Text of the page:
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Soc Sci Med. 2012 Mar;74(5):775-82. doi: 10.1016/j.socscimed.2011.11.018. Epub 2012 Jan 17.

A 'beautiful death': mortality, death, and holidays in a Mexican municipality.

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  • 1Centre for Health Systems Research, National Institute of Public Health, 62100 Cuernavaca, Morelos, Mexico.

Abstract

Several studies have reported increased mortality during holidays. Using a cultural epidemiological, sequential mixed-methods approach, this study explored holiday-related trends using mortality data from Yautepec (Morelos, Mexico) collected between 1986 and 2008 (N=5027 deaths). This analysis found that mortality increased on Christmas Day and All Saints' Day. Mortality increased on Candlemas Day among women, and increased on New Year's Day among men. More deaths caused by cardiovascular disease among women and traumatic injuries among men occurred during holidays than in non-holiday periods. To ascertain the elements comprising the health/illness/death process in the context of a holiday in this municipality, we conducted semi-structured interviews in March and April 2009 with relatives of seven individuals who had died during holidays in the previous 4 years (N=11); data from these interviews were analyzed from a grounded theory perspective to ascertain common conceptual themes. The "beautiful death" emerged as the main concept in the interpretation of death; this concept was related to the expectation of a good death and the particularly special nature of death during a holiday because of the involvement of religious entities, such as God, the Virgin Mary, and/or a saint, at the moment of death. Quantitative and qualitative results provided information about the important effects of holidays, culture, and religious belief on mortality patterns within a Mexican context, and contributed to a better understanding of the relationships among mortality, the nature of death, and holidays. Our results suggest that, in the studied region, death can be interpreted as a "beautiful process". More research is needed to explore this process in other similar contexts and to address topics related to the care and attention given the dying person and the expectation of a good death.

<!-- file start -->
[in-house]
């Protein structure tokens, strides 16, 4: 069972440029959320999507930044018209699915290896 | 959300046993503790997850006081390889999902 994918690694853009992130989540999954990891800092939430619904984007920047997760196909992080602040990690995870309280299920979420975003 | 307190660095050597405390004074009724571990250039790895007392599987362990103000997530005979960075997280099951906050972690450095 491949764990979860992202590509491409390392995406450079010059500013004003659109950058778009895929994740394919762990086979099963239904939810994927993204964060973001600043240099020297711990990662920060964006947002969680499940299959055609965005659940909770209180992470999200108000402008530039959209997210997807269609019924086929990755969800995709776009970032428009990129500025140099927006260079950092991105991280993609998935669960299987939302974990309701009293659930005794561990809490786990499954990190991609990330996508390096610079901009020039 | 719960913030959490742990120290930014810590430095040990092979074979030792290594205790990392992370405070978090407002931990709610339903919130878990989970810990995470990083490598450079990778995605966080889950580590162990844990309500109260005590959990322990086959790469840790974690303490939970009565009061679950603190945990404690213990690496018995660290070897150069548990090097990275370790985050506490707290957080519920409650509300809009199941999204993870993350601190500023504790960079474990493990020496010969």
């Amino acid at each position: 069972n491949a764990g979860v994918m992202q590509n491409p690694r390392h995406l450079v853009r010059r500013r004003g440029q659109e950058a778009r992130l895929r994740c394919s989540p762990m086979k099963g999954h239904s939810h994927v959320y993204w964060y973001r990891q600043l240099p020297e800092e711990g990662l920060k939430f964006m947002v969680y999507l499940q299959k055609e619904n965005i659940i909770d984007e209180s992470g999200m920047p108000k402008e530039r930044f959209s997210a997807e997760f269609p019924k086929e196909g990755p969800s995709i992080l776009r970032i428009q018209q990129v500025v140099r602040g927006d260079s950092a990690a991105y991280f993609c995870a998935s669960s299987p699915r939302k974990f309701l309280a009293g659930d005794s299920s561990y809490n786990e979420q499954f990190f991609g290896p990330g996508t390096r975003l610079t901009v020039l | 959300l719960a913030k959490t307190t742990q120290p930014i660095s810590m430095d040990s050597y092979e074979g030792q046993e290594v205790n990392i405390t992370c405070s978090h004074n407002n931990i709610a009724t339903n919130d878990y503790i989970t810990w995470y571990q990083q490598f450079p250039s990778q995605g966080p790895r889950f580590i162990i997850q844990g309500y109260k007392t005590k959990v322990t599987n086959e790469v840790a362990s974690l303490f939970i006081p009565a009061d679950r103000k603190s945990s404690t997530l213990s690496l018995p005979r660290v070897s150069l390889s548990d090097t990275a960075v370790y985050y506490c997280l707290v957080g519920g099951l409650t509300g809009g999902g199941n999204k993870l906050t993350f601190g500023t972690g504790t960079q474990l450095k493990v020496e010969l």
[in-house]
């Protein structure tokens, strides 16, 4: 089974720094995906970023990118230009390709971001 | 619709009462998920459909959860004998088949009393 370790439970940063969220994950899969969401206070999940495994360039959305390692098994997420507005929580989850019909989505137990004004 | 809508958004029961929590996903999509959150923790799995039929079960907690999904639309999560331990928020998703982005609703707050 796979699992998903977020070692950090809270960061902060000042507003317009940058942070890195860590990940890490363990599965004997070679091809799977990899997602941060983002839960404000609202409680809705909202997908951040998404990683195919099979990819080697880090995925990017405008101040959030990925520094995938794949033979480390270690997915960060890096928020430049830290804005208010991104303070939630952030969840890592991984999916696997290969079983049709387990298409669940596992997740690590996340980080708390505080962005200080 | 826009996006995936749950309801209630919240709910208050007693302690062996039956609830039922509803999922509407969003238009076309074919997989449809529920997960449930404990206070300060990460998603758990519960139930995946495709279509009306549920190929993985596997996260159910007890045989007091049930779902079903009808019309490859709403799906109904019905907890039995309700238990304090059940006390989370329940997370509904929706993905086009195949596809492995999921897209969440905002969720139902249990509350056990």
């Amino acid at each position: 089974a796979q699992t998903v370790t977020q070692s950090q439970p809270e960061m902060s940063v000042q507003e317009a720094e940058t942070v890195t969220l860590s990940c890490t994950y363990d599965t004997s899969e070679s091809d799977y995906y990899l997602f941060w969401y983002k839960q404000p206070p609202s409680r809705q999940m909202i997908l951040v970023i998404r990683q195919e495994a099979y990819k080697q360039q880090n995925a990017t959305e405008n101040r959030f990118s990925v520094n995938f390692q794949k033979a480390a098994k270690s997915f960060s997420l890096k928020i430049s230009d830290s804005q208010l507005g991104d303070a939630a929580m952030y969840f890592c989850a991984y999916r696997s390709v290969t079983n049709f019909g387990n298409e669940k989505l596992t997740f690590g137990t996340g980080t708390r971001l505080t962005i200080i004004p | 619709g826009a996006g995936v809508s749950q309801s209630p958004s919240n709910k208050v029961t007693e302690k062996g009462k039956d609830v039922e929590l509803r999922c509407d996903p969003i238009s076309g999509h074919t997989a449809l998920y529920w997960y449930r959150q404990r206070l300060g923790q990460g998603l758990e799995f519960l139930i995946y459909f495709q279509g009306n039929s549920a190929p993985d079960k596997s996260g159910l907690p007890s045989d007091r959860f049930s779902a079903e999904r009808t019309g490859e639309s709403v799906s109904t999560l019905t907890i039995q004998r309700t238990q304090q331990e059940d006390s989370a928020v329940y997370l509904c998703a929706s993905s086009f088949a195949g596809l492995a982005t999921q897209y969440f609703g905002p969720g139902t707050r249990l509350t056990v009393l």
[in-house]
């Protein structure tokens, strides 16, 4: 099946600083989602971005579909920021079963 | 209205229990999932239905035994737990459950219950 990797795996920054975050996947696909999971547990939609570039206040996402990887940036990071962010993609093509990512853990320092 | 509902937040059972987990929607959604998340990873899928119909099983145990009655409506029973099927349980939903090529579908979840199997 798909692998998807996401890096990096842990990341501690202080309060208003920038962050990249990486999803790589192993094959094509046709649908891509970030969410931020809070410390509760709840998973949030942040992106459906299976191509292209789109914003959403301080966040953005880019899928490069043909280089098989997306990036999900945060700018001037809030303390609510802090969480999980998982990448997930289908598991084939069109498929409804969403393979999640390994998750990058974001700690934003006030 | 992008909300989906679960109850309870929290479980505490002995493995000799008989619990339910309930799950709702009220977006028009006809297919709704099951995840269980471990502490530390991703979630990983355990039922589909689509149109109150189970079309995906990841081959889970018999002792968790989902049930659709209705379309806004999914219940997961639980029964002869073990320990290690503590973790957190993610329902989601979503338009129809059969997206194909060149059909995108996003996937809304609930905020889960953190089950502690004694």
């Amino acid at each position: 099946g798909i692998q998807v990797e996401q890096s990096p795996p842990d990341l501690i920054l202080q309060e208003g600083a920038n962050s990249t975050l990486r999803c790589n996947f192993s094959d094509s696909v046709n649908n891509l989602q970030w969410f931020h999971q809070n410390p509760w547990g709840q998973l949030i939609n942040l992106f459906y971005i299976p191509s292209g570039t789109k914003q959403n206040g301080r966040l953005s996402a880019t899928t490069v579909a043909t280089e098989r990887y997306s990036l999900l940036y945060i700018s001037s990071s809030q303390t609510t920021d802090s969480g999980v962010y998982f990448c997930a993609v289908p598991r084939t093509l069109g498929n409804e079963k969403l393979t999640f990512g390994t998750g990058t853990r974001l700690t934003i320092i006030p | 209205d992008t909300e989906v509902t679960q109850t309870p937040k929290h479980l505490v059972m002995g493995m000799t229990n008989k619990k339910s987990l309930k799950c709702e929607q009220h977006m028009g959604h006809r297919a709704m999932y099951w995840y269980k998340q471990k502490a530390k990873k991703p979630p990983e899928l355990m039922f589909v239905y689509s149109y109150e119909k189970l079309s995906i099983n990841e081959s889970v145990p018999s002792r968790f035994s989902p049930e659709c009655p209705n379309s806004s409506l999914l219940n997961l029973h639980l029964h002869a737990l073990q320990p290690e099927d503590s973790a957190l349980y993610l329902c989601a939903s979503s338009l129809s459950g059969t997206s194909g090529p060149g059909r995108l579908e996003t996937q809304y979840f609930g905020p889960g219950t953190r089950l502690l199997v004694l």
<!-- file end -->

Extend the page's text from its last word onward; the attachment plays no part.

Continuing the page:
Copyright © 2012 Elsevier Ltd. All rights reserved.

PMID:
22296949
[PubMed - indexed for MEDLINE]
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